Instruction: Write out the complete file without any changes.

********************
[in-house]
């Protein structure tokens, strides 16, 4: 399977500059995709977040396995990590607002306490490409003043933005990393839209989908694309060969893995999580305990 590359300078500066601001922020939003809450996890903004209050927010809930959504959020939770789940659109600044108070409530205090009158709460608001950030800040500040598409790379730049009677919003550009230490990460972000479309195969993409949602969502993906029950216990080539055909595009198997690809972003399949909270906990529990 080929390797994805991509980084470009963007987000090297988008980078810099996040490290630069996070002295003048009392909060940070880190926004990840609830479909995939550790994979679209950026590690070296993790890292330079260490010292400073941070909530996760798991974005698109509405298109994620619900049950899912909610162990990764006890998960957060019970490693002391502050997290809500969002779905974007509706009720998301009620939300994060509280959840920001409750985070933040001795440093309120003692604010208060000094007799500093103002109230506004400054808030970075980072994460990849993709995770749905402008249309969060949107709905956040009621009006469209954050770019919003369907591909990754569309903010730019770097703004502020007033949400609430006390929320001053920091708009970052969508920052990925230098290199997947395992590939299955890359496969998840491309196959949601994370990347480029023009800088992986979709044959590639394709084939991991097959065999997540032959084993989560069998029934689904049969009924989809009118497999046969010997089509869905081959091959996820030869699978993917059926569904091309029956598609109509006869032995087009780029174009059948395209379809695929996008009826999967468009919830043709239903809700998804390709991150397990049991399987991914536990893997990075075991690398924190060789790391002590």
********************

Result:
[in-house]
């Protein structure tokens, strides 16, 4: 399977500059995709977040396995990590607002306490490409003043933005990393839209989908694309060969893995999580305990 590359300078500066601001922020939003809450996890903004209050927010809930959504959020939770789940659109600044108070409530205090009158709460608001950030800040500040598409790379730049009677919003550009230490990460972000479309195969993409949602969502993906029950216990080539055909595009198997690809972003399949909270906990529990 080929390797994805991509980084470009963007987000090297988008980078810099996040490290630069996070002295003048009392909060940070880190926004990840609830479909995939550790994979679209950026590690070296993790890292330079260490010292400073941070909530996760798991974005698109509405298109994620619900049950899912909610162990990764006890998960957060019970490693002391502050997290809500969002779905974007509706009720998301009620939300994060509280959840920001409750985070933040001795440093309120003692604010208060000094007799500093103002109230506004400054808030970075980072994460990849993709995770749905402008249309969060949107709905956040009621009006469209954050770019919003369907591909990754569309903010730019770097703004502020007033949400609430006390929320001053920091708009970052969508920052990925230098290199997947395992590939299955890359496969998840491309196959949601994370990347480029023009800088992986979709044959590639394709084939991991097959065999997540032959084993989560069998029934689904049969009924989809009118497999046969010997089509869905081959091959996820030869699978993917059926569904091309029956598609109509006869032995087009780029174009059948395209379809695929996008009826999967468009919830043709239903809700998804390709991150397990049991399987991914536990893997990075075991690398924190060789790391002590």